First Time Buyers; What to Expect at an Illinois Real Estate Closing

Law news | April 2, 2020

What to Expect at an Illinois Real Estate Closing:
Attending your first real estate closing can be both an uneasy and exciting event. This article attempts to alleviate some of the uncertainty many first-time buyers may have about the process by summarizing what takes place at a closing. What many buyers do not realize is that, if you are taking a loan out to purchase the property, you are really closing two transactions on the day you purchase your home: One closing with your lender and another closing with the seller. However, in a typical residential transaction, both closings will occur simultaneously at the same location.

Where Will the Closing Take Place?
In Lake County, and Northern Illinois in general, it is customary for the seller’s attorney to order and prepare title insurance for both the buyer and seller involved in the transaction as the title company will ultimately be responsible for insuring clear title is being conveyed from the seller to the buyer. Depending on which title company the seller’s attorney is affiliated with, the closing will usually take place at a title company location near where the property being purchased is situated.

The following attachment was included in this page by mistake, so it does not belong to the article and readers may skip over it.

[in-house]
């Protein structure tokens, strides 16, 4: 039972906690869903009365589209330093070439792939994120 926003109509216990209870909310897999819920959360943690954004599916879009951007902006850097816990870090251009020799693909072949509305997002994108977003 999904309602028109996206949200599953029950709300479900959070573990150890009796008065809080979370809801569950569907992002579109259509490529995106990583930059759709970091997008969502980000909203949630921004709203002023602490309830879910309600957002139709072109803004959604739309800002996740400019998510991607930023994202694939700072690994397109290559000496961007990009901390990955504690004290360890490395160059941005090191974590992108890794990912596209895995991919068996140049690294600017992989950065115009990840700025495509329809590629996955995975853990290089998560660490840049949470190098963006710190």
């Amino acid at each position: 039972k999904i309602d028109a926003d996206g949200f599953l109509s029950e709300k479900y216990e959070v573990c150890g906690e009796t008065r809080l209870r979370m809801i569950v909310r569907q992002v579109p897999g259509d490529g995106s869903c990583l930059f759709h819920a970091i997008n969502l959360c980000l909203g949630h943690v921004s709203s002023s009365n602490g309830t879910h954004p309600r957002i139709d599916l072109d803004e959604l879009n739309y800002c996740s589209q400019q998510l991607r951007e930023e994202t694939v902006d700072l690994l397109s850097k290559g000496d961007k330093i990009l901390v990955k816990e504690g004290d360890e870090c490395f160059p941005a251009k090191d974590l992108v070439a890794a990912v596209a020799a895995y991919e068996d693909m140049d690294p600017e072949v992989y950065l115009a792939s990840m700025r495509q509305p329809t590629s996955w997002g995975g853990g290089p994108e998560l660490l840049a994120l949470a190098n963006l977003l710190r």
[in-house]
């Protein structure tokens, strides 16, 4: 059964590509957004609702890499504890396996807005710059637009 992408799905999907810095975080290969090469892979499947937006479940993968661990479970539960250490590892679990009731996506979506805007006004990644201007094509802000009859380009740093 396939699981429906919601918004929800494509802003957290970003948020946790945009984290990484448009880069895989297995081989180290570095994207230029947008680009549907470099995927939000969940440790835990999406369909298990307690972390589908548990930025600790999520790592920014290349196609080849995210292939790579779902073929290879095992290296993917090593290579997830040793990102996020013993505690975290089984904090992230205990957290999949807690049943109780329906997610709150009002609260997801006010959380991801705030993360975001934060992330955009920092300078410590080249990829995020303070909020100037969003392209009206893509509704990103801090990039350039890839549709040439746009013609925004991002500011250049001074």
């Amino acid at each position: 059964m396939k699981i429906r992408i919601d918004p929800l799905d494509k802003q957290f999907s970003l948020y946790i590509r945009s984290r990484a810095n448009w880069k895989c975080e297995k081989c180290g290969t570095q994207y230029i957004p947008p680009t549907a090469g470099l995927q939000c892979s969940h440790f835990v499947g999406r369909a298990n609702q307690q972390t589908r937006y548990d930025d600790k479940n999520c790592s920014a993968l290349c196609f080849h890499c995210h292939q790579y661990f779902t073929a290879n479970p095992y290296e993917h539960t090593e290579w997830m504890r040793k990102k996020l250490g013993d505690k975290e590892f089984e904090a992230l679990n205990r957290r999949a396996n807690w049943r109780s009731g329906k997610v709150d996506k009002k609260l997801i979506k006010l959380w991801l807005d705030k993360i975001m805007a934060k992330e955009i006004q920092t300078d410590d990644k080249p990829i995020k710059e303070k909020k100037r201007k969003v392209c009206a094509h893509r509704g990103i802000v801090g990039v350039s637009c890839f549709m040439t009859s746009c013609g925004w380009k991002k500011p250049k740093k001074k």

Who Will Be at the Closing?
The seller’s attorney will be there along with the buyer and buyer’s attorney. The seller may be there but it is not necessary that they be in attendance as they can pre-sign any documentation that requires their signature (i.e. the deed, bill of sale, affidavit of title, transfer tax documents etc.). Unless my seller clients are adamant about attending the closing, I always try and have them sign their documents in advance as it tends to make the actual closing move along a bit faster. Also typically in attendance are the buyer’s and seller’s real estate agents, if any. The agents are there to assist with any last minute walk through issues and deliver the keys. A mortgage broker or a representative for your lender may also make an appearance but it is usually not essential they be there.

The most important person at the closing is the title company representative or “closer” who helps facilitate the transaction. The closer is the person who, among other things, handles all the loan documentation sent by the buyer’s lender, makes certain that all required lender documents are signed and that the many other lender requirements are fulfilled, ensures real estate taxes and applicable transfer taxes are paid, prepares the final settlement statement which outlines the closing cost charges to both the buyer and seller, assists the seller’s attorney in ensuring clean title is being conveyed to the buyer, ensures all the proper parties to the transaction are paid, and records the deed and mortgage with the applicable county recorder’s office. Given the amount of documentation to be handled at a typical closing, an experienced and organized closer can help make the transaction go smoothly, saving both parties time and money.

What Documents Will I Need to Sign?